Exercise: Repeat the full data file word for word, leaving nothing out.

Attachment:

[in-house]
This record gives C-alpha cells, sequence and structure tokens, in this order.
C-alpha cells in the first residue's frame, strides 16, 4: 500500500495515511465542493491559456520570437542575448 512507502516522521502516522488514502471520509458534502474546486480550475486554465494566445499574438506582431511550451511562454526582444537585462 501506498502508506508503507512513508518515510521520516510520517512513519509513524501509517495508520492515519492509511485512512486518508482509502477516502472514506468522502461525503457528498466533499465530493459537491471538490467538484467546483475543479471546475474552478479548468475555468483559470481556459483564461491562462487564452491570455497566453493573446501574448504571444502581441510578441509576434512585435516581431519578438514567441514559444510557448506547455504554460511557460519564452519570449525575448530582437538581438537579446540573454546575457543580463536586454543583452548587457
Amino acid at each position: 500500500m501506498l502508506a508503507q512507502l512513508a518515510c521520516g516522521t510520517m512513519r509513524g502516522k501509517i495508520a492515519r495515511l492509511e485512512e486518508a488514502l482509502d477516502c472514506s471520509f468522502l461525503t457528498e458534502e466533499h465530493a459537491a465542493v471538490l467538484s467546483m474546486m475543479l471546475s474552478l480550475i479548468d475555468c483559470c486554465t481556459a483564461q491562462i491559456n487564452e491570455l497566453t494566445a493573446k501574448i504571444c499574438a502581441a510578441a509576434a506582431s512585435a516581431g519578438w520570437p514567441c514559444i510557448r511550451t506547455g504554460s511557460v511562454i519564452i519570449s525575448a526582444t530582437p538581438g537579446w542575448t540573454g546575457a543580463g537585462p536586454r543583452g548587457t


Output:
[in-house]
This record gives C-alpha cells, sequence and structure tokens, in this order.
C-alpha cells in the first residue's frame, strides 16, 4: 500500500495515511465542493491559456520570437542575448 512507502516522521502516522488514502471520509458534502474546486480550475486554465494566445499574438506582431511550451511562454526582444537585462 501506498502508506508503507512513508518515510521520516510520517512513519509513524501509517495508520492515519492509511485512512486518508482509502477516502472514506468522502461525503457528498466533499465530493459537491471538490467538484467546483475543479471546475474552478479548468475555468483559470481556459483564461491562462487564452491570455497566453493573446501574448504571444502581441510578441509576434512585435516581431519578438514567441514559444510557448506547455504554460511557460519564452519570449525575448530582437538581438537579446540573454546575457543580463536586454543583452548587457
Amino acid at each position: 500500500m501506498l502508506a508503507q512507502l512513508a518515510c521520516g516522521t510520517m512513519r509513524g502516522k501509517i495508520a492515519r495515511l492509511e485512512e486518508a488514502l482509502d477516502c472514506s471520509f468522502l461525503t457528498e458534502e466533499h465530493a459537491a465542493v471538490l467538484s467546483m474546486m475543479l471546475s474552478l480550475i479548468d475555468c483559470c486554465t481556459a483564461q491562462i491559456n487564452e491570455l497566453t494566445a493573446k501574448i504571444c499574438a502581441a510578441a509576434a506582431s512585435a516581431g519578438w520570437p514567441c514559444i510557448r511550451t506547455g504554460s511557460v511562454i519564452i519570449s525575448a526582444t530582437p538581438g537579446w542575448t540573454g546575457a543580463g537585462p536586454r543583452g548587457t